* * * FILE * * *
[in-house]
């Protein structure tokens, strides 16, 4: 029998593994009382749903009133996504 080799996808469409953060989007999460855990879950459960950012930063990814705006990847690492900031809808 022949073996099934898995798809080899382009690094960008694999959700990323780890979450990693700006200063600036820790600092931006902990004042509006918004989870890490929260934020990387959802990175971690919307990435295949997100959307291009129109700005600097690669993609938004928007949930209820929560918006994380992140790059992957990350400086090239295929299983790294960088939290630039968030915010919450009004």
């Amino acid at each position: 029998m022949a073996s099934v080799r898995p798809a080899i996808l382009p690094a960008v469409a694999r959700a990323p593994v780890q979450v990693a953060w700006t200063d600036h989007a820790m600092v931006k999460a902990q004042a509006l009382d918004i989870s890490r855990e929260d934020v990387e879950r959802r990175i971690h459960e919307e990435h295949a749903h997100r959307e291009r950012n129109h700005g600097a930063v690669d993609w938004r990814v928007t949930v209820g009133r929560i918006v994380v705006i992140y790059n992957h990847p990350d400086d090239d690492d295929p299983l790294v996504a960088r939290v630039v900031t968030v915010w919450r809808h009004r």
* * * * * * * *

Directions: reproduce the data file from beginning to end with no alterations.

[in-house]
């Protein structure tokens, strides 16, 4: 029998593994009382749903009133996504 080799996808469409953060989007999460855990879950459960950012930063990814705006990847690492900031809808 022949073996099934898995798809080899382009690094960008694999959700990323780890979450990693700006200063600036820790600092931006902990004042509006918004989870890490929260934020990387959802990175971690919307990435295949997100959307291009129109700005600097690669993609938004928007949930209820929560918006994380992140790059992957990350400086090239295929299983790294960088939290630039968030915010919450009004």
């Amino acid at each position: 029998m022949a073996s099934v080799r898995p798809a080899i996808l382009p690094a960008v469409a694999r959700a990323p593994v780890q979450v990693a953060w700006t200063d600036h989007a820790m600092v931006k999460a902990q004042a509006l009382d918004i989870s890490r855990e929260d934020v990387e879950r959802r990175i971690h459960e919307e990435h295949a749903h997100r959307e291009r950012n129109h700005g600097a930063v690669d993609w938004r990814v928007t949930v209820g009133r929560i918006v994380v705006i992140y790059n992957h990847p990350d400086d090239d690492d295929p299983l790294v996504a960088r939290v630039v900031t968030v915010w919450r809808h009004r």